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Knowing how to identify and understand the different types of whitetail deer sign is essential for anyone planning to deer hunt this fall. If you are new to the sport of deer hunting you may be wondering what type of sign you should be looking for while scouting and hunting. This blog post aims to serve as your field guide; decoding whitetail deer sign like, tracks, droppings, rubs, scrapes, and beds.
Identifying Whitetail Deer Sign
As a seasoned hunter, I always look out for key whitetail deer signs such as tracks, scat (poop), beds, rubs, scrapes and browse.
I look for deer tracks when I’m out in the woods. These signs show me where a deer has been and often the direction of travel.
By observing tracks you can gain insight into the deer that made them. In my experience, larger tracks with the toes having more of a distinct point to them are often buck tracks. The size and depth of the track can also be a good indicator of the size of the animal.
Doe tracks are typically smaller, with the toe of the track having a rounder point than the buck track.
Deer scat or droppings are typically round pellets but can also be found as clumps. Droppings are a great type of deer sign to look for in areas where tracks may not be as visible like woods or thick cover that has a lot of debris on the ground
Deer beds are oval shaped impressions on the ground that are made by a deer laying in a spot for a prolonged period. The size of the bed can also provide insight into the size of the deer with larger beds being more likely to be buck beds.
In my experience, if you find several (3-4) beds in close proximity to each other that vary in size, they are more often than not, doe beds. I typically find these doe bedding areas in more open locations close to food sources.
On the other hand, if you find a large deer bed by itself, on the edge or in thick cover, it is most likely a buck bed. Bucks are more strategic when selecting a bedding area and will typically bed in areas where they can use their senses to detect danger. Because of this I have found that bucks will bed in different locations based on factors like wind and human pressure.
Bucks make rubs by using their antlers to rub marks on small to medium size trees. This process typically removes the bark from the portion of the tree that is being rubbed and is done for a few reasons.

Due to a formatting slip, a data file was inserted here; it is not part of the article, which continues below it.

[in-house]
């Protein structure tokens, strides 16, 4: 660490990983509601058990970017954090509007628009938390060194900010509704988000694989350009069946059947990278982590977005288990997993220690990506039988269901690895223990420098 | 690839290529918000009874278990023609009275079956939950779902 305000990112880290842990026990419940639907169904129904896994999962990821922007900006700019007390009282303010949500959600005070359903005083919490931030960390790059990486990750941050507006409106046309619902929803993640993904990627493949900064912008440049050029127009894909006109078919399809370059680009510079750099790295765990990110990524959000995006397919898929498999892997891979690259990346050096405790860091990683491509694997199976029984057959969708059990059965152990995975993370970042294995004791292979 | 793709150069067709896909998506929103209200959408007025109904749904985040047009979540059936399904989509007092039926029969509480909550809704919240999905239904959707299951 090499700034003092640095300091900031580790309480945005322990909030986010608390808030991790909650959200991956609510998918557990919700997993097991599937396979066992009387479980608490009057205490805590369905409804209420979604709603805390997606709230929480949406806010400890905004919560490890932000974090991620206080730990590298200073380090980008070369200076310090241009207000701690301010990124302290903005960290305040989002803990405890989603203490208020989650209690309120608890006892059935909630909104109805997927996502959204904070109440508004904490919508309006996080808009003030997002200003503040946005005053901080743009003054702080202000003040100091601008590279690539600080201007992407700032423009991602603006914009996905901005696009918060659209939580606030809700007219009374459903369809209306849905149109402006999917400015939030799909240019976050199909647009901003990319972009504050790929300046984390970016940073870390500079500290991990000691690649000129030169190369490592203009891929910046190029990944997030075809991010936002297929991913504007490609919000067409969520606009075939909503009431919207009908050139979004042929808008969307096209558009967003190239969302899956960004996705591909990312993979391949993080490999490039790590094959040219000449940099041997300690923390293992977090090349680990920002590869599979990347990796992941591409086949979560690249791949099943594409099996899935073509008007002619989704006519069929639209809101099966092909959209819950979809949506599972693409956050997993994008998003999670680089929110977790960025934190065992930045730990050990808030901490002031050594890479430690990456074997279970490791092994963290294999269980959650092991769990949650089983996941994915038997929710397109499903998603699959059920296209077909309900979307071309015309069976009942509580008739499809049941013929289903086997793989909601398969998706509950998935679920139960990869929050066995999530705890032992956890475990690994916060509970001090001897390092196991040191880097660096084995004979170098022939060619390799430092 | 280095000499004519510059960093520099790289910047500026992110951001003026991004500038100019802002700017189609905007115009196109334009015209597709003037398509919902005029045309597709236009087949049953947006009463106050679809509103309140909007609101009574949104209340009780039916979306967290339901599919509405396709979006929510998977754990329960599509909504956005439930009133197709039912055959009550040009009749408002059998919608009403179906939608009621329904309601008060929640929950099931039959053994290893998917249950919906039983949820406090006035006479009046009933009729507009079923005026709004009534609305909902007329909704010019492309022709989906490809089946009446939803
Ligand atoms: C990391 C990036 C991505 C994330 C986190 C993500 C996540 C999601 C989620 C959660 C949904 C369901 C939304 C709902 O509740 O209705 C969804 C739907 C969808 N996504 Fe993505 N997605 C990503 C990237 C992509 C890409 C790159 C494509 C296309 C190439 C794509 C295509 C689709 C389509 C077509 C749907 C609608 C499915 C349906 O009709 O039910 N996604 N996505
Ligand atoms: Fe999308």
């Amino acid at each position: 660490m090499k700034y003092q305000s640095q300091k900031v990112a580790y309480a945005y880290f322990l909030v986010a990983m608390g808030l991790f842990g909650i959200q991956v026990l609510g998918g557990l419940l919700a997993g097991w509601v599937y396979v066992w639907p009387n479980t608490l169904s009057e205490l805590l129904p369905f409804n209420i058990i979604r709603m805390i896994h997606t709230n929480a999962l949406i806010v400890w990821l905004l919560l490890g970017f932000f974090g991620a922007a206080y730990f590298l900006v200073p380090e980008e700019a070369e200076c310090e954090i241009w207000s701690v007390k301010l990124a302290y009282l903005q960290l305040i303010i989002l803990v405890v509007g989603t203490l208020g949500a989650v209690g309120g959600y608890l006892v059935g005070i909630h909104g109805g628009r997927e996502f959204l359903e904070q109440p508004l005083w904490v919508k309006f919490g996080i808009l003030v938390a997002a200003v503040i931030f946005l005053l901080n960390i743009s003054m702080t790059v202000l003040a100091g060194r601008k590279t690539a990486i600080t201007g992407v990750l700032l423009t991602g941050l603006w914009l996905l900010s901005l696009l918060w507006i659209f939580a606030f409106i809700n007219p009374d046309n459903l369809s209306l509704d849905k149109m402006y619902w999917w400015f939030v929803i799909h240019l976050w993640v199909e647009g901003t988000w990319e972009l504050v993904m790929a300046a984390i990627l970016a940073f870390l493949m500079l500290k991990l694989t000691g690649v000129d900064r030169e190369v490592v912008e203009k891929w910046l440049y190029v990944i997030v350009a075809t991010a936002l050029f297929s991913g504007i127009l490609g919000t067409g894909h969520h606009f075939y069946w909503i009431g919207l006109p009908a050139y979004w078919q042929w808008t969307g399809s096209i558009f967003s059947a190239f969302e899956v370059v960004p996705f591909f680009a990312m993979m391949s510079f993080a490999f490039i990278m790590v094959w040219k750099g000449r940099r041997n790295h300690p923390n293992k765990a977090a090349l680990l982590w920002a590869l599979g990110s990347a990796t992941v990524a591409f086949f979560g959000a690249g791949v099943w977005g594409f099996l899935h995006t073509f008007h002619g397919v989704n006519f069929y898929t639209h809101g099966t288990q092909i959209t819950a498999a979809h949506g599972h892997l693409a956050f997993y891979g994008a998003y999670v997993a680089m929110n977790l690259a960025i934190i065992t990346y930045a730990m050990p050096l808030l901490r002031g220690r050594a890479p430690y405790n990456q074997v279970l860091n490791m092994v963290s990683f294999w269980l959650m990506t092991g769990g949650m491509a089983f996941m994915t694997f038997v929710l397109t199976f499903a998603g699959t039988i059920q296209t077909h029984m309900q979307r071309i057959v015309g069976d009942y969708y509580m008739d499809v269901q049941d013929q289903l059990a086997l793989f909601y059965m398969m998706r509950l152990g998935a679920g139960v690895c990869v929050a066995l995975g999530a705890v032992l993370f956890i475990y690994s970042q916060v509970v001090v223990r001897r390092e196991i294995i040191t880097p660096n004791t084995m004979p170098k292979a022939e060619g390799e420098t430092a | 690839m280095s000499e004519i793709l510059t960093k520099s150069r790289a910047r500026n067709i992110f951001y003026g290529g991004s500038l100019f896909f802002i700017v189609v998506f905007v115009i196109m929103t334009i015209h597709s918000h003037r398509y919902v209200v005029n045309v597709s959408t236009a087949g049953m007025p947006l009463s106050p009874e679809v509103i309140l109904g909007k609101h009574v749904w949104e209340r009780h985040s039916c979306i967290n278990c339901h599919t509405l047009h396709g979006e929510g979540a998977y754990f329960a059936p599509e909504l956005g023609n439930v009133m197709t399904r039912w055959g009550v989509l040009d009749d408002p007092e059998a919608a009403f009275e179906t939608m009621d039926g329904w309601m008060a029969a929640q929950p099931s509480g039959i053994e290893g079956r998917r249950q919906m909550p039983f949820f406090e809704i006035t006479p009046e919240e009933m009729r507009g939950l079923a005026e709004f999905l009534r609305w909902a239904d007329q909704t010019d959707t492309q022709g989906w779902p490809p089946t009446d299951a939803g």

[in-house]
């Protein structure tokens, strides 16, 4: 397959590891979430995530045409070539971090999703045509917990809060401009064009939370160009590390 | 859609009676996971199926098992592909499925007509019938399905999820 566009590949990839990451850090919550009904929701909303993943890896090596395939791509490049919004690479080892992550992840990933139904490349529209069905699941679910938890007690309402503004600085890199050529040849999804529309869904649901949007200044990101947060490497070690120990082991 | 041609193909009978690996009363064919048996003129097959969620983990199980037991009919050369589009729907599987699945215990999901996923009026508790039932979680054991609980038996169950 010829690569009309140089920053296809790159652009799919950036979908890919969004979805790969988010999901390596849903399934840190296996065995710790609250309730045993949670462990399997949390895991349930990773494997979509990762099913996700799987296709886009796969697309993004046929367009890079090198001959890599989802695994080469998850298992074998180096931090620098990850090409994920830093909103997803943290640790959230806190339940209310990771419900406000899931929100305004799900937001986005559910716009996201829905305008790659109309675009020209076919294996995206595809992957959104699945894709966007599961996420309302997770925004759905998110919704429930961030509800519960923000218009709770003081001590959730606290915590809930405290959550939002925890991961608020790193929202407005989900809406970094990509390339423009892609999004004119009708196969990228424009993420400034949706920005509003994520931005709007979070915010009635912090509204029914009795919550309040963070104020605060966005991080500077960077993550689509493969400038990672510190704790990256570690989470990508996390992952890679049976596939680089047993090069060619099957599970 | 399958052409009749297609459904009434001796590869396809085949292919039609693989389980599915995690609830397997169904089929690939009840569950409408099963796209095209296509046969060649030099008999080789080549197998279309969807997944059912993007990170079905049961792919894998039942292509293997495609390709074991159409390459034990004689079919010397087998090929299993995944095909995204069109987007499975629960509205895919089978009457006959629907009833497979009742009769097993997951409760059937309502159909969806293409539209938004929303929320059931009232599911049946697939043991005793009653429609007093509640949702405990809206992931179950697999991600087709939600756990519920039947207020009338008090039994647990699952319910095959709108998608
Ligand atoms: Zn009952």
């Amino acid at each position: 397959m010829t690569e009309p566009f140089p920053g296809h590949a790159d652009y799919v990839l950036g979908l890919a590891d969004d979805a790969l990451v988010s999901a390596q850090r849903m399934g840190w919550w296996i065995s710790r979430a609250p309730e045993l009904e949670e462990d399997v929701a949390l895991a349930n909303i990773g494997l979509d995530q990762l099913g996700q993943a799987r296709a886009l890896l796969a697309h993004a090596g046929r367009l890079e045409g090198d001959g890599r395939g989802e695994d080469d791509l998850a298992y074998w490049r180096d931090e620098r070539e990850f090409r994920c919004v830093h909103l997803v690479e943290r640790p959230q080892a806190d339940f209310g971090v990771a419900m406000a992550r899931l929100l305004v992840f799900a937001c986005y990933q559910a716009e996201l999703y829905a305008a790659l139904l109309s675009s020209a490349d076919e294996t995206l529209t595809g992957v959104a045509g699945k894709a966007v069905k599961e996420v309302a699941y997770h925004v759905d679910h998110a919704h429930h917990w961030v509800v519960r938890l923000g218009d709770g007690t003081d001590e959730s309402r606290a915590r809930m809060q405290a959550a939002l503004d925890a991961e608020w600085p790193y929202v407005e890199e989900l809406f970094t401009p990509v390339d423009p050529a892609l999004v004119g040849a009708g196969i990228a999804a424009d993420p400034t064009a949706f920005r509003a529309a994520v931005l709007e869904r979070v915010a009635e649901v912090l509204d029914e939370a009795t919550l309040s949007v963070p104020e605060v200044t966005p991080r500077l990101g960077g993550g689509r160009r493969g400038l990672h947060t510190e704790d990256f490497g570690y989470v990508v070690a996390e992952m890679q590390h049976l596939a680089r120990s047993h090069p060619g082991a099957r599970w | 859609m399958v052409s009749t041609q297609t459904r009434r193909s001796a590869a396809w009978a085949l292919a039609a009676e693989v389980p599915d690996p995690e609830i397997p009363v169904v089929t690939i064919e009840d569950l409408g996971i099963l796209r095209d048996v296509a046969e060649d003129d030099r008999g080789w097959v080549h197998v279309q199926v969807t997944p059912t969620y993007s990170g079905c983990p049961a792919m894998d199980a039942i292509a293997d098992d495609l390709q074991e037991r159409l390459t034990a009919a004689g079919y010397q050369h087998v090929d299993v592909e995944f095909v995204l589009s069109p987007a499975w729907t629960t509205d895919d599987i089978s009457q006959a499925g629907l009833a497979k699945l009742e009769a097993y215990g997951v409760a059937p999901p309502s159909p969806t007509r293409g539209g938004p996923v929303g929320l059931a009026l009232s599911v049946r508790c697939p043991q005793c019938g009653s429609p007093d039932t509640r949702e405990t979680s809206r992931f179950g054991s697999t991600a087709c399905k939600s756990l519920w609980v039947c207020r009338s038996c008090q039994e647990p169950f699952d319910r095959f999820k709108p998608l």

One reason for bucks making rubs is to aid in the process of removing the velvet from their antlers once they are done growing. Bucks also use rubs to display dominance in an area. This is because during the rubbing process a buck leaves scent on the tree from the glands on its forehead.
I personally start to find rubs here in Kentucky around the end of September and first part of October. While in the woods during this time of year I keep an eye out for any new rubs. This allows me to see if any bucks are using the area and even learn about a bucks travel routes by following rub lines.
Scrapes are another type of deer sign. Deer make scrapes by scratching leaves and debris away from the soil with their hooves leaving a clear area of dirt. Once they have cleared the area they will mark the scrape with their scent by urinating in it.
The majority of scrapes I have found over the years are in a spot that has a tree branch hanging over the scrape. These branches are referred to as licking branches and are also marked with scent by a deer rubbing his antlers and forehead into the branch.
Both bucks and does will use scrapes and licking branches to communicate with other deer and to display dominance in an area.
Scrapes and licking branches are typically found during the pre-rut period in October and can make for great places to hang trail cameras and hunt.
Deer love to eat from trees and shrubs. This is called browsing. When deer browse, they leave behind a sign. The twig’s end will look torn or broken, not cut clean across. It might also have saliva on it if the deer just ate there recently.
Finding lots of browsed twigs can tell you where the deer like to feed often.
Knowing the different types of whitetail deer sign can aid you in your scouting and hunting success this fall. All you need is good attention to detail. Practice makes perfect, so start scouting now!